AMC’s Lodge 49 series shaping up to be strange, quirky fun

Review by C.J. Bunce

The humor of AMC’s new series Lodge 49 pulls from those oddball, off-the-wall comedies of the past.  The unlikely situational family antics of the Eddie Izzard series The Riches.  The dance between fantasy and reality that was Jeremy Piven’s series Cupid The pathetic and at the same time hilarious lead played by Caroline Dhavernas in Wonderfalls.  And that modern chaos and confusion you can find in the Zach Galifianakis show Baskets.  Plus it has a lodge, which is pretty cool, but not in that cool woodsy lodge vibe of shows like Twin Peaks or Wayward Pines.  No, this is a lodge as in Elks Lodge, or more like the Water Buffalo Lodge from The Flintstones.  Part Cheers’ bar and part, well so far it’s mainly only like the Cheers’ bar, where the sad sack young lead, aptly named Dud (played by 22 Jump Street, Cowboys and Aliens, and Escape from L.A. actor Wyatt Russell) finally finds a place where everyone knows his name.  Sean “Dud” Dudley is an update on the 1980s (or 1960s, or 1970s) surfer dude, complete with surfboard and Volkswagen Thing.  His lack of money and ambition coupled with his positive attitude and continuous projection of a sense of inner peace makes this update to the archetype all the more real for today.

Three episodes in and we’re still not quite sure where this story will go.  Dud and his twin sister Liz, played by Sonya Cassidy (Humans, The Woman in White, Olympus) are a year past the death of their father, who died in a surfing accident off the coast of Long Beach, California, where they still live.  Dud can’t move on, so he continues to swim in the pool of his childhood home (until the current residents get a restraining order) and he stifles more than one sale of his dad’s shop (by urinating on the window during a showing by the realtor).  Meanwhile Liz is left to work as waiter at the TV version of Hooters, caring only about the tips since the rest of her pay is garnished thanks to her co-signing on her father’s $80,000 debt.  She is threatened by her bank, bailed her brother out once to the tune of $3,000 (so far) for taking a loan from a local loan shark, and yet she seems to have her act together as much as that is possible, keeping an apartment where she and her brother can gain a bit of relaxation watching TV on the couch at the end of each crazy, crazy day.

Where does the Lodge of the title come in?  That’s the lodge for the “Ancient and Benevolent Order of the Lynx,” a local lodge Dud stumbles across–or was it fate?  Will we learn Lodge 49 is really more like Warehouse 13?  The eccentric, seemingly immortal Grand Poobah of the Lodge is played by the great Canadian character actor Kenneth Welsh (Twin Peaks, The Fog, Timecop, The X-Files).  Other minor roles are filled in by familiar faces, too, like Eddie’s boss, played by master comedic actor Brian Doyle-Murray (Caddyshack, Wayne’s World, Groundhog Day), and the owner of the payday loan shop, played by Joe Grifasi (Splash, Brewster’s Millions, Big Business, Batman Forever).  And look for everyone’s favorite genre actor Bruce Campbell and Chuck’s Vik Sahay as recurring characters in later episodes.  Another big name to know: Paul Giamatti (The Illusionist, Lady in the Water, Paycheck, American Splendor) is executive producer of the show.  More trivia?  Wyatt Russell is the son of actors Kurt Russell and Goldie Hawn, and half-brother of Kate Hudson.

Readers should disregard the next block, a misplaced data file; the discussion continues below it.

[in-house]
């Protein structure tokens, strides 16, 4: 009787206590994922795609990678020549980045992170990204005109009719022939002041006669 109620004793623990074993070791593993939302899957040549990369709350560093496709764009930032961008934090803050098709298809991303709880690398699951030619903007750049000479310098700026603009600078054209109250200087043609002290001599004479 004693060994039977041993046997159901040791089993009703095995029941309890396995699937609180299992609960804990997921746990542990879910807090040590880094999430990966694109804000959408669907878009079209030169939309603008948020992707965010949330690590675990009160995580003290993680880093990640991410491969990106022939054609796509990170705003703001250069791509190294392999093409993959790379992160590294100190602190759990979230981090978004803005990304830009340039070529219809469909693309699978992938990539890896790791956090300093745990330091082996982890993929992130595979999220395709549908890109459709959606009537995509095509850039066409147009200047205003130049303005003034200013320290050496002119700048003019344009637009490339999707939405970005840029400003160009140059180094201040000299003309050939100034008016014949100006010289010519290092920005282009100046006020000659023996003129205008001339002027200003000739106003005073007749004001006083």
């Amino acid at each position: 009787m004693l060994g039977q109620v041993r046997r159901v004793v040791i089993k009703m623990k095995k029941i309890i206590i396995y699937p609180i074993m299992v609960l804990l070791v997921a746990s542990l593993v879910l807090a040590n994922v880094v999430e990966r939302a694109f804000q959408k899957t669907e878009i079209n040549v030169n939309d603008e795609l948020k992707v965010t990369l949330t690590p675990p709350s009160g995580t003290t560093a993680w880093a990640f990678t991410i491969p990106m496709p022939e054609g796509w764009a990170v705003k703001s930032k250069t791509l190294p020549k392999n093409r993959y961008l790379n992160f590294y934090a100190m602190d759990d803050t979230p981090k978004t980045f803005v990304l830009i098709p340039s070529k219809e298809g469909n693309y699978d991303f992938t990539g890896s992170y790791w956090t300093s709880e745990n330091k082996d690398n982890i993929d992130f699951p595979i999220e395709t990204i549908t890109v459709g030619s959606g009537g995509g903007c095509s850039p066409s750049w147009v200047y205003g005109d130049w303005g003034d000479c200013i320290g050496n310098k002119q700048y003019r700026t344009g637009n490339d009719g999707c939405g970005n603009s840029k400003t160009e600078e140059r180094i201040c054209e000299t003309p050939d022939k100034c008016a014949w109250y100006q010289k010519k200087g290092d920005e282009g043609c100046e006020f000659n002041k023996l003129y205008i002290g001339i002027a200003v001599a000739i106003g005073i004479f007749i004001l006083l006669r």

We’re not sure yet where the other major characters will fit in, although creator Jim Gavin and showrunner Peter Ocko give as much attention to retired sailor-turned plumbing supply salesman Ernie played by Brent Jennings (Moneyball, Medium, Brubaker), a good guy who is also behind on his debts, but not so good as to pass on the opportunity to swindle Dud out of $2,000 The Lodge is modern enough that it lets minorities and women in (this gets a light joke in the show) and that provides room for Connie (Law & Order and The Sopranos’ Linda Emond) to be a regular member of the Lodge, the wife of a cop (The Librarians and Beverly Hills Buntz’s Eric Allan Kramer) who is also a member, and sometimes lover of Ernie.  But the most intriguing member of the Lodge is Blaise, played by David Pasquesi (Groundhog Day, Veep), the resident Lodge philosopher and bartender.  Blaise talks the talk of apothecary (selling marijuana and similar “herb therapy” from his shop), and tells Dud about the fantastical origins of the Lodge, yet he’s firmly footed enough in the real world to guide Dud back to reality when he seems to be buying into the Lodge mythology too literally.

You may not know why you like it, but you will.  It’s odd, it’s quirky, it’s contemporary, it’s real, and it’s fun.  Lodge 49 airs Mondays at 9 p.m. Central on AMC.  You can stream current episodes free at the show’s website at or watch the entire season with an Amazon-AMC season pass.




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